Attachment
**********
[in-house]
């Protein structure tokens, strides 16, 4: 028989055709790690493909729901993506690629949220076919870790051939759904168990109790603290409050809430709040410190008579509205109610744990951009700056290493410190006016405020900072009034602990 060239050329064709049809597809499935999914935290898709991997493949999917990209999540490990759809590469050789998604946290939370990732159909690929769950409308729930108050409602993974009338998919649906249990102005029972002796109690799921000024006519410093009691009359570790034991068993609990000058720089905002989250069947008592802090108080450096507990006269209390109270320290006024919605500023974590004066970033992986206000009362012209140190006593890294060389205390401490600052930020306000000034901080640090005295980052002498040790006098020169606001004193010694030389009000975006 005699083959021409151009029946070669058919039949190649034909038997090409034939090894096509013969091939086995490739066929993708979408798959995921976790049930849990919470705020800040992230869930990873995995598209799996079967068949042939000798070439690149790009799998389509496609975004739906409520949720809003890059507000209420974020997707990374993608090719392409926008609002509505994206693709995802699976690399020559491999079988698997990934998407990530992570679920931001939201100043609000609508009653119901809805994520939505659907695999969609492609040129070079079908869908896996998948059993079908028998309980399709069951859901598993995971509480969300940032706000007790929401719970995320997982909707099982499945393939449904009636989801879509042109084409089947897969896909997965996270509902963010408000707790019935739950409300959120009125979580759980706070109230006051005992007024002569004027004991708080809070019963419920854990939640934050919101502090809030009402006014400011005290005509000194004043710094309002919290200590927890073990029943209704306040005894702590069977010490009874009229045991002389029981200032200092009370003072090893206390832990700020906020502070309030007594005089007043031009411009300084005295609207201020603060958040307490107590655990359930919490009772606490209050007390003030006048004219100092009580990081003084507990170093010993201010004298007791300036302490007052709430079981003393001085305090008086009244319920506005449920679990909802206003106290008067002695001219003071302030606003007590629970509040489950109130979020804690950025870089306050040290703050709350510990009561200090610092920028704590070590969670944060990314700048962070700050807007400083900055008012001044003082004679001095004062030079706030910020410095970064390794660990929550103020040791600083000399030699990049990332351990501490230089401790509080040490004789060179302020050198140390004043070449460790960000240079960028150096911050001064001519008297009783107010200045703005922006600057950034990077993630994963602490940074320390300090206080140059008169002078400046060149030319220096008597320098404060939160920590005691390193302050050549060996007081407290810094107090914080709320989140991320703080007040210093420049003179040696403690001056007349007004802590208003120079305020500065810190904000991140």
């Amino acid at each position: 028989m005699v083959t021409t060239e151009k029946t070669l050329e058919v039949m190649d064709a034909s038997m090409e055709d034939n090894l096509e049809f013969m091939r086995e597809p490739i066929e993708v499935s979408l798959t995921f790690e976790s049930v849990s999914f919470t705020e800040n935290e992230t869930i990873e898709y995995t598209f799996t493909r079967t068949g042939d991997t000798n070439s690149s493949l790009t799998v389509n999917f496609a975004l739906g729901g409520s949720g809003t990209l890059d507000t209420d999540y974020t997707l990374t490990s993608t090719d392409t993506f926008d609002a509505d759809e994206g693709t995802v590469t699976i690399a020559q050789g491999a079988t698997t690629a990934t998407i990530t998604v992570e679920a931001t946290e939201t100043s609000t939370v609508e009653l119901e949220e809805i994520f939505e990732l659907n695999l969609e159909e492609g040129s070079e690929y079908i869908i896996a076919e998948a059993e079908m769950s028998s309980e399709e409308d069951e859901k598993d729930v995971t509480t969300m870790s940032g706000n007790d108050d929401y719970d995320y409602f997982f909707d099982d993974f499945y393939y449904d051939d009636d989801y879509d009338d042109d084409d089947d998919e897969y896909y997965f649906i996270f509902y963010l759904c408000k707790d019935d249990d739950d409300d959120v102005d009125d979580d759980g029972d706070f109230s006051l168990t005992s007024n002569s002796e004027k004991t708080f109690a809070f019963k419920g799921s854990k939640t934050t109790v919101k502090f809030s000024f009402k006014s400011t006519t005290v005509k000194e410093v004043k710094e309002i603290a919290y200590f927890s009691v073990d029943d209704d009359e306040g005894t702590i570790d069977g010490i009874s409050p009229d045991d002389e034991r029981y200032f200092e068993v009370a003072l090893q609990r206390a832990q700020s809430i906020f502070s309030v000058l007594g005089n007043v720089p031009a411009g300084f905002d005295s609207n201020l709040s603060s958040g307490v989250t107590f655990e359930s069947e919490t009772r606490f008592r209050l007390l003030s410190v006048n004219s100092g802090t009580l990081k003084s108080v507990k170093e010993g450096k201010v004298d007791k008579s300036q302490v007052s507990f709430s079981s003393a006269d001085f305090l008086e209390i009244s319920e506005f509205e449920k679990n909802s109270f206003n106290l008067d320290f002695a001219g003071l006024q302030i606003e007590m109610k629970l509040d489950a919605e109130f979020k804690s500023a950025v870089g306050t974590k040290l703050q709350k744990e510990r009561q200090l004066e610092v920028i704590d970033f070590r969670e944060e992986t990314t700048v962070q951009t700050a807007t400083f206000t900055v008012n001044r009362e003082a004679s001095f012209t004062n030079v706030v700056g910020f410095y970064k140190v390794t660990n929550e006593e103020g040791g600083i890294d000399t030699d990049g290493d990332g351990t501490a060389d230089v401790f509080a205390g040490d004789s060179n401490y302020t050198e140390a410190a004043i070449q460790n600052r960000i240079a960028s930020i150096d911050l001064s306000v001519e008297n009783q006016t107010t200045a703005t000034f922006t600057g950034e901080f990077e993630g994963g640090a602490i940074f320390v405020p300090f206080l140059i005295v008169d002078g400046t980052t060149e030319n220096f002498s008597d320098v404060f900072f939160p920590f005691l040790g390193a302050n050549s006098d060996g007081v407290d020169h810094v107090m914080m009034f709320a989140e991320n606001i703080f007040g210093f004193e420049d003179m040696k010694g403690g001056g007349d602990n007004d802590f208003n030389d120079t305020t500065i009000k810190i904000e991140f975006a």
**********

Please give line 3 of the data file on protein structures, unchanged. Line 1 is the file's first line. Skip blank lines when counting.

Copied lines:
């Amino acid at each position: 028989m005699v083959t021409t060239e151009k029946t070669l050329e058919v039949m190649d064709a034909s038997m090409e055709d034939n090894l096509e049809f013969m091939r086995e597809p490739i066929e993708v499935s979408l798959t995921f790690e976790s049930v849990s999914f919470t705020e800040n935290e992230t869930i990873e898709y995995t598209f799996t493909r079967t068949g042939d991997t000798n070439s690149s493949l790009t799998v389509n999917f496609a975004l739906g729901g409520s949720g809003t990209l890059d507000t209420d999540y974020t997707l990374t490990s993608t090719d392409t993506f926008d609002a509505d759809e994206g693709t995802v590469t699976i690399a020559q050789g491999a079988t698997t690629a990934t998407i990530t998604v992570e679920a931001t946290e939201t100043s609000t939370v609508e009653l119901e949220e809805i994520f939505e990732l659907n695999l969609e159909e492609g040129s070079e690929y079908i869908i896996a076919e998948a059993e079908m769950s028998s309980e399709e409308d069951e859901k598993d729930v995971t509480t969300m870790s940032g706000n007790d108050d929401y719970d995320y409602f997982f909707d099982d993974f499945y393939y449904d051939d009636d989801y879509d009338d042109d084409d089947d998919e897969y896909y997965f649906i996270f509902y963010l759904c408000k707790d019935d249990d739950d409300d959120v102005d009125d979580d759980g029972d706070f109230s006051l168990t005992s007024n002569s002796e004027k004991t708080f109690a809070f019963k419920g799921s854990k939640t934050t109790v919101k502090f809030s000024f009402k006014s400011t006519t005290v005509k000194e410093v004043k710094e309002i603290a919290y200590f927890s009691v073990d029943d209704d009359e306040g005894t702590i570790d069977g010490i009874s409050p009229d045991d002389e034991r029981y200032f200092e068993v009370a003072l090893q609990r206390a832990q700020s809430i906020f502070s309030v000058l007594g005089n007043v720089p031009a411009g300084f905002d005295s609207n201020l709040s603060s958040g307490v989250t107590f655990e359930s069947e919490t009772r606490f008592r209050l007390l003030s410190v006048n004219s100092g802090t009580l990081k003084s108080v507990k170093e010993g450096k201010v004298d007791k008579s300036q302490v007052s507990f709430s079981s003393a006269d001085f305090l008086e209390i009244s319920e506005f509205e449920k679990n909802s109270f206003n106290l008067d320290f002695a001219g003071l006024q302030i606003e007590m109610k629970l509040d489950a919605e109130f979020k804690s500023a950025v870089g306050t974590k040290l703050q709350k744990e510990r009561q200090l004066e610092v920028i704590d970033f070590r969670e944060e992986t990314t700048v962070q951009t700050a807007t400083f206000t900055v008012n001044r009362e003082a004679s001095f012209t004062n030079v706030v700056g910020f410095y970064k140190v390794t660990n929550e006593e103020g040791g600083i890294d000399t030699d990049g290493d990332g351990t501490a060389d230089v401790f509080a205390g040490d004789s060179n401490y302020t050198e140390a410190a004043i070449q460790n600052r960000i240079a960028s930020i150096d911050l001064s306000v001519e008297n009783q006016t107010t200045a703005t000034f922006t600057g950034e901080f990077e993630g994963g640090a602490i940074f320390v405020p300090f206080l140059i005295v008169d002078g400046t980052t060149e030319n220096f002498s008597d320098v404060f900072f939160p920590f005691l040790g390193a302050n050549s006098d060996g007081v407290d020169h810094v107090m914080m009034f709320a989140e991320n606001i703080f007040g210093f004193e420049d003179m040696k010694g403690g001056g007349d602990n007004d802590f208003n030389d120079t305020t500065i009000k810190i904000e991140f975006a």